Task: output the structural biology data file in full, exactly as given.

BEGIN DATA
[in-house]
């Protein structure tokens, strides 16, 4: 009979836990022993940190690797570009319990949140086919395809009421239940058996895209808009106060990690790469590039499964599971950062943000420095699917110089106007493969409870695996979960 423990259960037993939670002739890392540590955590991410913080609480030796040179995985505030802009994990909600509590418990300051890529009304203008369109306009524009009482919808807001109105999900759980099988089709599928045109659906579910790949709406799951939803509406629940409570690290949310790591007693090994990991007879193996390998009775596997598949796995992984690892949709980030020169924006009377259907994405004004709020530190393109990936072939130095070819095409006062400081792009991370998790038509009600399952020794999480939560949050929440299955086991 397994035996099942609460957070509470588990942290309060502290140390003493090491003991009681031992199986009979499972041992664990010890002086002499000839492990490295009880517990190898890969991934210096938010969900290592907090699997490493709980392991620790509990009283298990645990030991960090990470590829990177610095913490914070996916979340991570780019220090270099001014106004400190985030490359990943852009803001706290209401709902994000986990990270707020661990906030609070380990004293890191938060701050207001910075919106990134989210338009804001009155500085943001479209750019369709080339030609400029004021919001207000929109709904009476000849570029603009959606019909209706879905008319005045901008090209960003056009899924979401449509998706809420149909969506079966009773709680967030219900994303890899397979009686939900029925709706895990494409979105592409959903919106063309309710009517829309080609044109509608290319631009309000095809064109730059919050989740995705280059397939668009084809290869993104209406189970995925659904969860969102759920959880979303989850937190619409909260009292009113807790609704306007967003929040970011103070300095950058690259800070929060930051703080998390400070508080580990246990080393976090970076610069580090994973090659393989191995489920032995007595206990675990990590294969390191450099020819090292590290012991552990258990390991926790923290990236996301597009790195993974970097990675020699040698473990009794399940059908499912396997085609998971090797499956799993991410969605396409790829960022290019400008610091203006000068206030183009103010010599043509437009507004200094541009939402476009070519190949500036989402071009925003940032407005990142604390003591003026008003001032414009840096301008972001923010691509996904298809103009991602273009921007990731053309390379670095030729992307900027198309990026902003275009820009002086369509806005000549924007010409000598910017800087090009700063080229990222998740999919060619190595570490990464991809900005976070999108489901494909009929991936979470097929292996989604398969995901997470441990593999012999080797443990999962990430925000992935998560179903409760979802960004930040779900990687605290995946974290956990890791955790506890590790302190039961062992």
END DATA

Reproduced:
[in-house]
């Protein structure tokens, strides 16, 4: 009979836990022993940190690797570009319990949140086919395809009421239940058996895209808009106060990690790469590039499964599971950062943000420095699917110089106007493969409870695996979960 423990259960037993939670002739890392540590955590991410913080609480030796040179995985505030802009994990909600509590418990300051890529009304203008369109306009524009009482919808807001109105999900759980099988089709599928045109659906579910790949709406799951939803509406629940409570690290949310790591007693090994990991007879193996390998009775596997598949796995992984690892949709980030020169924006009377259907994405004004709020530190393109990936072939130095070819095409006062400081792009991370998790038509009600399952020794999480939560949050929440299955086991 397994035996099942609460957070509470588990942290309060502290140390003493090491003991009681031992199986009979499972041992664990010890002086002499000839492990490295009880517990190898890969991934210096938010969900290592907090699997490493709980392991620790509990009283298990645990030991960090990470590829990177610095913490914070996916979340991570780019220090270099001014106004400190985030490359990943852009803001706290209401709902994000986990990270707020661990906030609070380990004293890191938060701050207001910075919106990134989210338009804001009155500085943001479209750019369709080339030609400029004021919001207000929109709904009476000849570029603009959606019909209706879905008319005045901008090209960003056009899924979401449509998706809420149909969506079966009773709680967030219900994303890899397979009686939900029925709706895990494409979105592409959903919106063309309710009517829309080609044109509608290319631009309000095809064109730059919050989740995705280059397939668009084809290869993104209406189970995925659904969860969102759920959880979303989850937190619409909260009292009113807790609704306007967003929040970011103070300095950058690259800070929060930051703080998390400070508080580990246990080393976090970076610069580090994973090659393989191995489920032995007595206990675990990590294969390191450099020819090292590290012991552990258990390991926790923290990236996301597009790195993974970097990675020699040698473990009794399940059908499912396997085609998971090797499956799993991410969605396409790829960022290019400008610091203006000068206030183009103010010599043509437009507004200094541009939402476009070519190949500036989402071009925003940032407005990142604390003591003026008003001032414009840096301008972001923010691509996904298809103009991602273009921007990731053309390379670095030729992307900027198309990026902003275009820009002086369509806005000549924007010409000598910017800087090009700063080229990222998740999919060619190595570490990464991809900005976070999108489901494909009929991936979470097929292996989604398969995901997470441990593999012999080797443990999962990430925000992935998560179903409760979802960004930040779900990687605290995946974290956990890791955790506890590790302190039961062992």